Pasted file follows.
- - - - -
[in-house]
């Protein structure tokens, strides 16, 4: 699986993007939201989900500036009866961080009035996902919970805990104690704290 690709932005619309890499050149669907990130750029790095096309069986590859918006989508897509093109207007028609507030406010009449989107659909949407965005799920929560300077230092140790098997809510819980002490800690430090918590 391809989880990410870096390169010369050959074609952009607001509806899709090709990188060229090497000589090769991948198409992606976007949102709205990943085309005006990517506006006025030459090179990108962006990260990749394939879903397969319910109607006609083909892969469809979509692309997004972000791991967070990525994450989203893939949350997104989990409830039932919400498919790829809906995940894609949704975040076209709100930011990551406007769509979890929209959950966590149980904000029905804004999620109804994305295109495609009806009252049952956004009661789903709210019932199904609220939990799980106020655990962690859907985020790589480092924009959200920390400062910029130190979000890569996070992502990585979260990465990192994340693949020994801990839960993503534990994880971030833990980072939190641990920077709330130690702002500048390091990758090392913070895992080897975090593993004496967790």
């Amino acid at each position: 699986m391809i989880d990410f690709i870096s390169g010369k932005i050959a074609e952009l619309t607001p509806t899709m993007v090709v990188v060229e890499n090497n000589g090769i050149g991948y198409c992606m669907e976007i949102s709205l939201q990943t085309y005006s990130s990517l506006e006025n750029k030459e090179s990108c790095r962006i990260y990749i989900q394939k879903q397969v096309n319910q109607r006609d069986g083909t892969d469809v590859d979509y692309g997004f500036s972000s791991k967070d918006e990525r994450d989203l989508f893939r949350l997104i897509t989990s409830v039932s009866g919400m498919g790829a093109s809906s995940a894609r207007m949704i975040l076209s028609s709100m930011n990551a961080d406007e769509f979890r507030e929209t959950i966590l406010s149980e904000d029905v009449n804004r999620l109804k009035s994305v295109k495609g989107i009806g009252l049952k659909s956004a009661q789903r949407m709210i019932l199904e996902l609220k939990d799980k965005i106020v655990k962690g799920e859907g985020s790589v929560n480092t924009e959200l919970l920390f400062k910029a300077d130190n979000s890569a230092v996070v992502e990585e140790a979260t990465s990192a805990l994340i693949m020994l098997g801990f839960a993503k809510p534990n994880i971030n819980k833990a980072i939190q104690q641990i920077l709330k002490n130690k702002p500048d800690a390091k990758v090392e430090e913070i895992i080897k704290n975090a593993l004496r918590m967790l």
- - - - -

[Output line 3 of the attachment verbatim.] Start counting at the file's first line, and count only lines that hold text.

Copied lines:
């Amino acid at each position: 699986m391809i989880d990410f690709i870096s390169g010369k932005i050959a074609e952009l619309t607001p509806t899709m993007v090709v990188v060229e890499n090497n000589g090769i050149g991948y198409c992606m669907e976007i949102s709205l939201q990943t085309y005006s990130s990517l506006e006025n750029k030459e090179s990108c790095r962006i990260y990749i989900q394939k879903q397969v096309n319910q109607r006609d069986g083909t892969d469809v590859d979509y692309g997004f500036s972000s791991k967070d918006e990525r994450d989203l989508f893939r949350l997104i897509t989990s409830v039932s009866g919400m498919g790829a093109s809906s995940a894609r207007m949704i975040l076209s028609s709100m930011n990551a961080d406007e769509f979890r507030e929209t959950i966590l406010s149980e904000d029905v009449n804004r999620l109804k009035s994305v295109k495609g989107i009806g009252l049952k659909s956004a009661q789903r949407m709210i019932l199904e996902l609220k939990d799980k965005i106020v655990k962690g799920e859907g985020s790589v929560n480092t924009e959200l919970l920390f400062k910029a300077d130190n979000s890569a230092v996070v992502e990585e140790a979260t990465s990192a805990l994340i693949m020994l098997g801990f839960a993503k809510p534990n994880i971030n819980k833990a980072i939190q104690q641990i920077l709330k002490n130690k702002p500048d800690a390091k990758v090392e430090e913070i895992i080897k704290n975090a593993l004496r918590m967790l």